Dharmata, Dharmatā: 3 definitions

Introduction

Dharmata means something in Buddhism, Pali, Hinduism, Sanskrit. If you want to know the exact meaning, history, etymology or English translation of this term then check out the descriptions on this page. Add your comment or reference to a book if you want to contribute to this summary article.

In Hinduism

Purana and Itihasa (epic history)

[«previous (D) next»] — Dharmata in Purana glossary
Source: Cologne Digital Sanskrit Dictionaries: The Purana Index

Dharmata (धर्मत).—The Brāhma form of marriage.*

  • * Vāyu-purāṇa 76. 3.
Purana book cover
context information

The Purana (पुराण, purāṇas) refers to Sanskrit literature preserving ancient India’s vast cultural history, including historical legends, religious ceremonies, various arts and sciences. The eighteen mahapuranas total over 400,000 shlokas (metrical couplets) and date to at least several centuries BCE.

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In Buddhism

Mahayana (major branch of Buddhism)

Source: Wisdom Library: Maha Prajnaparamita Sastra

Dharmatā (धर्मता) refers to the “conditioned production of phenomena”, according to Mahāprajñāpāramitāśāstra chapter XLIX.

The Hīnayānist dharmatā: According to the word of the Buddha himself, dharmatā is the conditioned production of phenomena, the pratītyasamutpāda discovered by Śākyamuni and preached by him throughout his entire career. According to the Nidānasaṃyukta: “I will show you, O monks, the dependent origination. What is dependent origination? The fact that ‘this being, that is; from the production of this, that is produced’, namely, that ‘the formations have ignorance as condition’, etc., up to ‘such is the origin of the mass of suffering’. Whether a Tathāgata appears or whether a Tathāgata does not appear, this dharmatā, the basis for the existence of things, is stable”.

The Mahāyānist dharmatā: Whether it is called dharmatā, tathatā, dharmadhātu, bhūtakoṭi, śūnyatā, original nirvāṇa, it has as unique nature the absence of nature: ekalakṣanā-yadutālakṣaṇa (cf. Pañcaviṃśati). The dharmatā is the equality of all things. According to the Aṣṭādaśa: “the pratītyasamutpāda which the Early ones held to be real and termed dharmatā, the Mādhyamikas call emptiness, nirvāṇa. This nirvāṇa, which is one with saṃsāra, is empty of nirvāṇa”.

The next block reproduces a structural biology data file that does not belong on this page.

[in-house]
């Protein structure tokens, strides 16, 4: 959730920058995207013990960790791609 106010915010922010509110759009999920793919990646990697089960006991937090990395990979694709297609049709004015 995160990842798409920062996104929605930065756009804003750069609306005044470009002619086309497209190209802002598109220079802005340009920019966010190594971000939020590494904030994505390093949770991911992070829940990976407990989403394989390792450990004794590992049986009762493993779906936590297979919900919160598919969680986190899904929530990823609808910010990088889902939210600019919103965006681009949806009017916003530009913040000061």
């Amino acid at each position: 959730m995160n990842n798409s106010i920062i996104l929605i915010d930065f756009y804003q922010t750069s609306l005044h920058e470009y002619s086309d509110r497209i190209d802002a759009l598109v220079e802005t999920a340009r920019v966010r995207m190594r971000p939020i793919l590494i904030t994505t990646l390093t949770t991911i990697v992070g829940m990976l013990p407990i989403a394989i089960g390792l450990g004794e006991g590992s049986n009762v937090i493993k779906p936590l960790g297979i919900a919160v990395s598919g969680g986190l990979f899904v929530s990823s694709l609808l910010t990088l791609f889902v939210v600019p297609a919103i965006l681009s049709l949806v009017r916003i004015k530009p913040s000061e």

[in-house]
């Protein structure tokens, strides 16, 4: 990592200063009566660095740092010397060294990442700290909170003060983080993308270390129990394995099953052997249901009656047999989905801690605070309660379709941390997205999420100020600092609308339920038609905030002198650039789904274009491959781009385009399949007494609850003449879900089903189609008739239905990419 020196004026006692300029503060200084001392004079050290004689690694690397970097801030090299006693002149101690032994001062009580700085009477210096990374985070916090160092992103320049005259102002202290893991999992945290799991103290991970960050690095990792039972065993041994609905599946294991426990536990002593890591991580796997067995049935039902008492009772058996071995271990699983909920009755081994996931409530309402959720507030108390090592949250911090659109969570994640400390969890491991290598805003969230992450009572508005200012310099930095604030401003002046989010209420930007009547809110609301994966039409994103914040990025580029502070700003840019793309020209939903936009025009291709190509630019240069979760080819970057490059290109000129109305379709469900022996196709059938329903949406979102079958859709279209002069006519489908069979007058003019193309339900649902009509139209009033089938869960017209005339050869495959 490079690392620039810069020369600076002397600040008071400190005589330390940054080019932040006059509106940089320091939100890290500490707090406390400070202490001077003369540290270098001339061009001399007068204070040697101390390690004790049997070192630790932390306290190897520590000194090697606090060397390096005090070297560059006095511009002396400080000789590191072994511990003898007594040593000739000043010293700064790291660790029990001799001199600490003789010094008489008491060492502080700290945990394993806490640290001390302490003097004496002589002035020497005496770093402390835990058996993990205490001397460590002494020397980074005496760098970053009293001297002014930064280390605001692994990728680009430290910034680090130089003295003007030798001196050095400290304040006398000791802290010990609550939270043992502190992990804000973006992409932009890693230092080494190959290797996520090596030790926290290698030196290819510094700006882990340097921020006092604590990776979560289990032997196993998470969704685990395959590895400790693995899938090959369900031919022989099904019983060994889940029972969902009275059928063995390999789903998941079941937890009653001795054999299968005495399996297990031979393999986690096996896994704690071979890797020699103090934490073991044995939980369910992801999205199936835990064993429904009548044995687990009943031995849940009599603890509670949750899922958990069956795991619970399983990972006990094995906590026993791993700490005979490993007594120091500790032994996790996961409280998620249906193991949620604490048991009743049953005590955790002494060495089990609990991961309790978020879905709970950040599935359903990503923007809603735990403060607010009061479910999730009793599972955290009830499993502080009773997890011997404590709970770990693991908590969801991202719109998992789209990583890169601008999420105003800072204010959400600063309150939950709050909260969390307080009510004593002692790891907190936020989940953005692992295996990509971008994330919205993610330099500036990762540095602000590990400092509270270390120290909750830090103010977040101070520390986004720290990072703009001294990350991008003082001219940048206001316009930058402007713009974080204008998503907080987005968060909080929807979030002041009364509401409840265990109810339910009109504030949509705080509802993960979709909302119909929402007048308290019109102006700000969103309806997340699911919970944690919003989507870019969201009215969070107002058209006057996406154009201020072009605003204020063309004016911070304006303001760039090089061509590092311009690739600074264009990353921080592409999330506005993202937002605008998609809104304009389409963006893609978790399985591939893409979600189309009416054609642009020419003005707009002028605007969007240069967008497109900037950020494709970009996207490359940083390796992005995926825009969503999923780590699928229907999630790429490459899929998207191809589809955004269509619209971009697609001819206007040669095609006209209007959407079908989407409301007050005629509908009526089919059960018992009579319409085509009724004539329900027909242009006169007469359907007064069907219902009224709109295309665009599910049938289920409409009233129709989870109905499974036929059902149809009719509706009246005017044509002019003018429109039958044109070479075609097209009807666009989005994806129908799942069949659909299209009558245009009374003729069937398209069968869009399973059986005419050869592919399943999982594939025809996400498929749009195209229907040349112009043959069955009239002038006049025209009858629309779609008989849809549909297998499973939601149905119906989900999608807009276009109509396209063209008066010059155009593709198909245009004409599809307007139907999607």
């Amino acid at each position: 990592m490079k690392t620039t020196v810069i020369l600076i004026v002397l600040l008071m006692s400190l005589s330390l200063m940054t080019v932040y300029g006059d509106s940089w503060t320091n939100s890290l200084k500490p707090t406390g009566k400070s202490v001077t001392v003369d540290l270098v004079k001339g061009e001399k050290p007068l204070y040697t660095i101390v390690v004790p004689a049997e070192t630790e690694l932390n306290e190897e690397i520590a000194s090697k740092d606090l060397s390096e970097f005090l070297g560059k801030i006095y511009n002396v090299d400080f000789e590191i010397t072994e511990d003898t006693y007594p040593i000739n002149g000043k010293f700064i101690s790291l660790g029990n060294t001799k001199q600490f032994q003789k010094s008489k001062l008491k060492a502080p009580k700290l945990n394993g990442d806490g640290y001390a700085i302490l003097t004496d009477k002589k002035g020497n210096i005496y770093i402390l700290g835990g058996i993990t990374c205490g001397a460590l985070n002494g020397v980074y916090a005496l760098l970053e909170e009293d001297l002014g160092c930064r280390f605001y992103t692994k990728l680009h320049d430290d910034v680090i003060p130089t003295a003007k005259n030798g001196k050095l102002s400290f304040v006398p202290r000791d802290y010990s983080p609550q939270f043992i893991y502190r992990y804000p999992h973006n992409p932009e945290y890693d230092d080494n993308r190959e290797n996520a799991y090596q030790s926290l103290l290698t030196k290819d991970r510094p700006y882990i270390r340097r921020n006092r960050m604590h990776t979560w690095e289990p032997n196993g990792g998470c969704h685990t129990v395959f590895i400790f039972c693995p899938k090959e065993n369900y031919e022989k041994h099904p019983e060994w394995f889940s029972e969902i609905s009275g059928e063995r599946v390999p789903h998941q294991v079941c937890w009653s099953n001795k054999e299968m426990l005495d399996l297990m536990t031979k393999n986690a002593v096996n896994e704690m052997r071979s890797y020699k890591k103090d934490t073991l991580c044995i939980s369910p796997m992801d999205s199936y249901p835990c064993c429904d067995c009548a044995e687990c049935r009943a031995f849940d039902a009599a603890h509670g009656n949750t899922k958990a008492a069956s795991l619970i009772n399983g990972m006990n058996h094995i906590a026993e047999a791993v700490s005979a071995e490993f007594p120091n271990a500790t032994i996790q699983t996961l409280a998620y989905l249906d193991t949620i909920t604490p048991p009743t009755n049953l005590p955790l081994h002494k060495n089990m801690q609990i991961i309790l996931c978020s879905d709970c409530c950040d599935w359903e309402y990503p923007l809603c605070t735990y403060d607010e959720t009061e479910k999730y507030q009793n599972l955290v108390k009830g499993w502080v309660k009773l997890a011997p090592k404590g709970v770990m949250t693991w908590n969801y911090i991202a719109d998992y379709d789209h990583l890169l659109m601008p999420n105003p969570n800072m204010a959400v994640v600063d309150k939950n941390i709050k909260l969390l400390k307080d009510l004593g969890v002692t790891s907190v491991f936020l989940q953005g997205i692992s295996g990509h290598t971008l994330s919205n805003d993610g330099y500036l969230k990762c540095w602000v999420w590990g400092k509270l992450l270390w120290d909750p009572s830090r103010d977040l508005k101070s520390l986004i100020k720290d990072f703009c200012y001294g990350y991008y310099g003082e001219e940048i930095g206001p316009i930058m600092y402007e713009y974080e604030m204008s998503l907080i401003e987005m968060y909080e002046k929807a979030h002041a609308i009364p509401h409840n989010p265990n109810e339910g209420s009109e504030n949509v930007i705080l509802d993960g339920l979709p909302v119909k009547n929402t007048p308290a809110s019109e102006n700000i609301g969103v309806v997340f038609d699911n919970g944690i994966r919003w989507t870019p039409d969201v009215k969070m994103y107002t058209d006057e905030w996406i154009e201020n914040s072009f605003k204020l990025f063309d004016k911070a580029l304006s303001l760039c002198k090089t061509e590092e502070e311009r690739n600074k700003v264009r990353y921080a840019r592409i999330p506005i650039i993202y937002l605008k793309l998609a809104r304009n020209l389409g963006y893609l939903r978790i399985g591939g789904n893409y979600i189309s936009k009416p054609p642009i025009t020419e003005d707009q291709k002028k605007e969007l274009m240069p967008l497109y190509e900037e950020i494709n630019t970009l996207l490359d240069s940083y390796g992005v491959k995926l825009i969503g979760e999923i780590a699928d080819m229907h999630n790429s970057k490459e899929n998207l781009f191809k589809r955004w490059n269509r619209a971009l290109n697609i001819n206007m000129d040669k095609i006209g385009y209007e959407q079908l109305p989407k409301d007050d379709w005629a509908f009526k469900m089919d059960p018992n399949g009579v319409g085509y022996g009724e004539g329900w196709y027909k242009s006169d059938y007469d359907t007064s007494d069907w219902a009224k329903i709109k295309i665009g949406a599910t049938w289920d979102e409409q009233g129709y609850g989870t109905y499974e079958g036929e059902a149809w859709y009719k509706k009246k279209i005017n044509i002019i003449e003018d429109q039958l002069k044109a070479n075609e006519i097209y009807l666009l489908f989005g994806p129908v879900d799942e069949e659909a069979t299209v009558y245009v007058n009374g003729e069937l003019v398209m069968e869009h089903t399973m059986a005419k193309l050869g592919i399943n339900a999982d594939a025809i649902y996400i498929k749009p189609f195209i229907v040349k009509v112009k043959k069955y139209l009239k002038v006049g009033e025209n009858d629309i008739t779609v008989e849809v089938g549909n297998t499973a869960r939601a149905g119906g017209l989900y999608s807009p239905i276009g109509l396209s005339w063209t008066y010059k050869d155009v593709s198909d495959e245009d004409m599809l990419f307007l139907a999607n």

Mahayana book cover
context information

Mahayana (महायान, mahāyāna) is a major branch of Buddhism focusing on the path of a Bodhisattva (spiritual aspirants/ enlightened beings). Extant literature is vast and primarely composed in the Sanskrit language. There are many sūtras of which some of the earliest are the various Prajñāpāramitā sūtras.

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Languages of India and abroad

Sanskrit-English dictionary

Source: Cologne Digital Sanskrit Dictionaries: Edgerton Buddhist Hybrid Sanskrit Dictionary

Dharmatā (धर्मता).—(= Pali dhammatā), natural and normal custom, habit, natural condition, what is to be expected, normal state, rule, standard custom, ordinary thing; (as in Pali) often in n. sg., frequently at the beginning of a sentence and often followed by khalu (sometimes hi), (you are to know that) it is the regular thing, often then gen. of person, as e.g. buddhānāṃ, rarely loc., and a clause stating what the ‘regular thing’ is; but sometimes also referring to what precedes: dharmatā (usually foll. by khalu or hi)…Mv i.338.19 (…(i)yaṃ teṣāṃ sattvānāṃ…); iii.255.17 (…buddhānāṃ…); Divy 3.2; 18.8; 67.16, etc.; Av i.4.6; 10.6, etc.; Jm 88.3; 98.16; iyam atra dharmatā LV 219.5; RP 10.9; dharmatā hy eṣā dharmāṇāṃ Laṅk 9.4 (verse), for this is the normal condition of states-of-existence; lokahitāna dharmatā SP 392.2 (verse); buddhānāṃ eṣā (read with v.l. eṣa, m.c.) dharmatā Mv iii.327.12 (verse); loc., eṣa buddheṣu dharmatā Ud xxi.12 (same verse with gen. in Pali Aṅguttaranikāya (Pali) ii.21.22); dharmatā-pratilambha eṣa caramabhā- vikānāṃ bodhisattvānāṃ…LV 161.12 (here I fail to see that -pratilambha adds anything in particular; the cpd. seems to mean about the same as dharmatā alone, it is the established, normal procedure…); (bodhisattva- sya…) abhijñādharmatā LV 85.10, normal state of (having the) abhijñā; dharmatā-prāpta Mv i.301.8, arrived at the normal (correct, to-be-expected) state, said of the mind of a Pratyekabuddha; pratyātma-dharmatā-śuddhaṃ (nayaṃ) Laṅk 8.1 (verse); śruṇuya yo ti dharmatāṃ LV 54.2 (verse), who ever hears your true nature (regular procedure; con- trasted with one who just sees or listens, i.e. to a few words); lokānuvartanakriyā-dharmatāṃ anuvartya LV 179.18; jarādharmatāyām anatītāḥ Mv ii.151.7, not free from (subjection to) the normal condition of old age; jāti- dharmatāyāḥ (abl.) Av i.211.15, from the normal condition [Page278-b+ 71] of birth; instr., by the method (means) of…, by way of…: (śatana-patana-vikiraṇa-) vidhvaṃsana-dharmatayā Divy 180.24; 281.31; atyantakṣīṇakṣaya-dharmatayā (so, as cpd.) niruddhāḥ LV 419.16 (verse), Tibetan śin tu zad ciṅ byaṅ baḥi chos-ñid-kyis (dharmatayā) ni ḥgags; paramagatigato 'si dharmatāye Mv iii.381.8, you have gone to the highest goal according to your natural, normal procedure; dharmatāṃ vā pratisaraty Bbh 255.13, see pratisarati. In Bhad 3 Leumann interprets dharmata-dhātuṃ as m.c. for dhar- matā-dh° which he assumes = dharma-dh°; but dharmata is rather for °taḥ, abl. of dharma, as a separate word.

context information

Sanskrit, also spelled संस्कृतम् (saṃskṛtam), is an ancient language of India commonly seen as the grandmother of the Indo-European language family. Closely allied with Prakrit and Pali, Sanskrit is more exhaustive in both grammar and terms and has the most extensive collection of literature in the world, greatly surpassing its sister-languages Greek and Latin.

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